Sound of My Voice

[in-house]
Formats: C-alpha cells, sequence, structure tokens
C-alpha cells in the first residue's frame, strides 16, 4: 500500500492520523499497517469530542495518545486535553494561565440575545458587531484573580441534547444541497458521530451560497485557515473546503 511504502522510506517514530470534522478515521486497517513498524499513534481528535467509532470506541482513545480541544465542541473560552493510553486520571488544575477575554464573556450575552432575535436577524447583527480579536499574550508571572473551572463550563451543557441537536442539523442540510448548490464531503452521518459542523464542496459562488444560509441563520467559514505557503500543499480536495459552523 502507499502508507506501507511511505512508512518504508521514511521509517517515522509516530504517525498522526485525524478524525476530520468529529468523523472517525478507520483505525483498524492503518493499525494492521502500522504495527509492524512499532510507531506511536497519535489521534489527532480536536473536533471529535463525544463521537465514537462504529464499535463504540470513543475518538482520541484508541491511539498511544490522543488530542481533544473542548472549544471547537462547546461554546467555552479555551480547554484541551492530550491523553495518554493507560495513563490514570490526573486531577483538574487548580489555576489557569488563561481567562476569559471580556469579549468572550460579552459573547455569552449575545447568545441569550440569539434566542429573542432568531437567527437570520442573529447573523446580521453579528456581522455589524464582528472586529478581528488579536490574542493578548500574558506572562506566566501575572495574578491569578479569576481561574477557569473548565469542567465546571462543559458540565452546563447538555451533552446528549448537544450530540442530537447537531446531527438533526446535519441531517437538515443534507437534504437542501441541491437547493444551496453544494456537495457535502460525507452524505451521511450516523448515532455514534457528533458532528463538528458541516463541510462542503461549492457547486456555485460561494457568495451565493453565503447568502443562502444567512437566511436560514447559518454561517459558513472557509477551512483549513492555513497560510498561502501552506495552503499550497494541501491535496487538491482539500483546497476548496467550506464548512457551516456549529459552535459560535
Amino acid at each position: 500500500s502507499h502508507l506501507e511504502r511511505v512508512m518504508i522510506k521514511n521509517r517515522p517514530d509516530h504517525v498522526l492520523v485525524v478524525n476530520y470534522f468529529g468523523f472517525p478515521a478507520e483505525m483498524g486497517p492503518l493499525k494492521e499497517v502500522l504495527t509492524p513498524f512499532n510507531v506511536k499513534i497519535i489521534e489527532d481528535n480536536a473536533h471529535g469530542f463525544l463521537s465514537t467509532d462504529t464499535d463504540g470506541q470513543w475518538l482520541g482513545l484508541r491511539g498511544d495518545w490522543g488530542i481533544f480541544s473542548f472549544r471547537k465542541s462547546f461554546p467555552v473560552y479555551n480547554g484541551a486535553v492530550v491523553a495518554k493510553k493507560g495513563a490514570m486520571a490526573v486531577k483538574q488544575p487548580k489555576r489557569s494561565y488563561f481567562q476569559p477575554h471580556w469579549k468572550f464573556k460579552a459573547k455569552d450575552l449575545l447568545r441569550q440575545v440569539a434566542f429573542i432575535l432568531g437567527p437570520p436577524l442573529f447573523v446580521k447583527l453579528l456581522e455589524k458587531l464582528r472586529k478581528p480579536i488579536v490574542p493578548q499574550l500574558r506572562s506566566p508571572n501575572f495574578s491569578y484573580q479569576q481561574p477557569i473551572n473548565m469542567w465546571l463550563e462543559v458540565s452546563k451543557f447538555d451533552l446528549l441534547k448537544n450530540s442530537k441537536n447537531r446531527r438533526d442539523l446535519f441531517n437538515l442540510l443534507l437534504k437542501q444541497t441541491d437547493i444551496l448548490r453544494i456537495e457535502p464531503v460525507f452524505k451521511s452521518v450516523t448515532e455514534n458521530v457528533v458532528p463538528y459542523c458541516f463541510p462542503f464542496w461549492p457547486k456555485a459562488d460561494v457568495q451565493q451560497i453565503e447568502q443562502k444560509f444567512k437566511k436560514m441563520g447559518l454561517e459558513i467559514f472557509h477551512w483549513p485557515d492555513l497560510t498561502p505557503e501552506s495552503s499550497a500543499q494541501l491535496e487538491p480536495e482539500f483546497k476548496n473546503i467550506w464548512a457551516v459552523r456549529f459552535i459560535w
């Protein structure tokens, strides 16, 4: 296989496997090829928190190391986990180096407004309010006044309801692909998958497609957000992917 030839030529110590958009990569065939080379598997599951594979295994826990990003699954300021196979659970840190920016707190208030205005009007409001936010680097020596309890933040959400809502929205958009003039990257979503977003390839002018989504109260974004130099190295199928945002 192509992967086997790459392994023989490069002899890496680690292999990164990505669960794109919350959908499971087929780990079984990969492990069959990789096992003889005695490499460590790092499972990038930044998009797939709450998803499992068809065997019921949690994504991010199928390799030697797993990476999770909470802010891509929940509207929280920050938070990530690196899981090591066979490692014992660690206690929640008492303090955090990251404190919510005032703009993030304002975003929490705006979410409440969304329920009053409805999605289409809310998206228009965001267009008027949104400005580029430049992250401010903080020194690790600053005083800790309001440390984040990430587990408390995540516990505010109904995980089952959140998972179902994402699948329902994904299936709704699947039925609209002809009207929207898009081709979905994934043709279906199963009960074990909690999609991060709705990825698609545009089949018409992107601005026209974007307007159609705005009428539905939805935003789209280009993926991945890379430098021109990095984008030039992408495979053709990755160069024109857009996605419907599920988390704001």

In director Zal Batmanglij’s feature debut, co-written by him and star Brit Marling, a substitute teacher (Christopher Denham) and his recovering-party-girl partner (Nicole Vicius) attempt an undercover investigative documentary about a Los Angeles cult leader (Marling) who claims to be from the near and troubled future. Exposing fakery by way of fakery has its perils, of course, especially in America’s capital of dubious fame. Is that what this slight and somehow tensely ethereal film really is about? Trafficking in modish indie asceticism with only the subtlest of science-fiction accents, Batmanglij seems so proud of ambiguousness that he practically demands viewer ambivalence. But Marling sure knows how to create a role for herself: this delicate yet domineering fetish object, so willfully inscrutable to a culture still uneasy about making talented young women central to its entertainments. Movie appreciation requires its own kind of cult surrender, eh?

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